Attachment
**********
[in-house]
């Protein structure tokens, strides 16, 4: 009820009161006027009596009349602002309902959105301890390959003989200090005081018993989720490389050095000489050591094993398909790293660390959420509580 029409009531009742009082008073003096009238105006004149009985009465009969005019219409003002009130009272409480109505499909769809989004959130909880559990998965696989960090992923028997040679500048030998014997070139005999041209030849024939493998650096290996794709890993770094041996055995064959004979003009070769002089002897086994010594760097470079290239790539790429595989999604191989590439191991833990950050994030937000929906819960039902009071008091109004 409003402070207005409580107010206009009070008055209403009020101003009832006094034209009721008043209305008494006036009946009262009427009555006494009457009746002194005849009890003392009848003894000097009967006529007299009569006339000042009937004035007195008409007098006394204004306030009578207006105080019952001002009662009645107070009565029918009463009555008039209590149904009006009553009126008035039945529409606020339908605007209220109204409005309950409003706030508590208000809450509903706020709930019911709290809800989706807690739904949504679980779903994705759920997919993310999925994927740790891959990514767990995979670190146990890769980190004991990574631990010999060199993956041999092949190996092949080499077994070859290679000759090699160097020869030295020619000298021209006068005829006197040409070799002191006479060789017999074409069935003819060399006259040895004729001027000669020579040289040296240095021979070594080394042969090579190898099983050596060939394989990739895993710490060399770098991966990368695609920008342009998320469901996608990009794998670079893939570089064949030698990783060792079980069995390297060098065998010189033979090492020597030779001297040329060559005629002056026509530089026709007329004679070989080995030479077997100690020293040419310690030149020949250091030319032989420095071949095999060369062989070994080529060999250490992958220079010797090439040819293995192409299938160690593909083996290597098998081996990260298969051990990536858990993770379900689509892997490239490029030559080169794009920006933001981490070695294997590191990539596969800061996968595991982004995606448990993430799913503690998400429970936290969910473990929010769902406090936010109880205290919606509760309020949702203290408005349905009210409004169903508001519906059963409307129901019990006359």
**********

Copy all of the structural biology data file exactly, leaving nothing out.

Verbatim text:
[in-house]
């Protein structure tokens, strides 16, 4: 009820009161006027009596009349602002309902959105301890390959003989200090005081018993989720490389050095000489050591094993398909790293660390959420509580 029409009531009742009082008073003096009238105006004149009985009465009969005019219409003002009130009272409480109505499909769809989004959130909880559990998965696989960090992923028997040679500048030998014997070139005999041209030849024939493998650096290996794709890993770094041996055995064959004979003009070769002089002897086994010594760097470079290239790539790429595989999604191989590439191991833990950050994030937000929906819960039902009071008091109004 409003402070207005409580107010206009009070008055209403009020101003009832006094034209009721008043209305008494006036009946009262009427009555006494009457009746002194005849009890003392009848003894000097009967006529007299009569006339000042009937004035007195008409007098006394204004306030009578207006105080019952001002009662009645107070009565029918009463009555008039209590149904009006009553009126008035039945529409606020339908605007209220109204409005309950409003706030508590208000809450509903706020709930019911709290809800989706807690739904949504679980779903994705759920997919993310999925994927740790891959990514767990995979670190146990890769980190004991990574631990010999060199993956041999092949190996092949080499077994070859290679000759090699160097020869030295020619000298021209006068005829006197040409070799002191006479060789017999074409069935003819060399006259040895004729001027000669020579040289040296240095021979070594080394042969090579190898099983050596060939394989990739895993710490060399770098991966990368695609920008342009998320469901996608990009794998670079893939570089064949030698990783060792079980069995390297060098065998010189033979090492020597030779001297040329060559005629002056026509530089026709007329004679070989080995030479077997100690020293040419310690030149020949250091030319032989420095071949095999060369062989070994080529060999250490992958220079010797090439040819293995192409299938160690593909083996290597098998081996990260298969051990990536858990993770379900689509892997490239490029030559080169794009920006933001981490070695294997590191990539596969800061996968595991982004995606448990993430799913503690998400429970936290969910473990929010769902406090936010109880205290919606509760309020949702203290408005349905009210409004169903508001519906059963409307129901019990006359």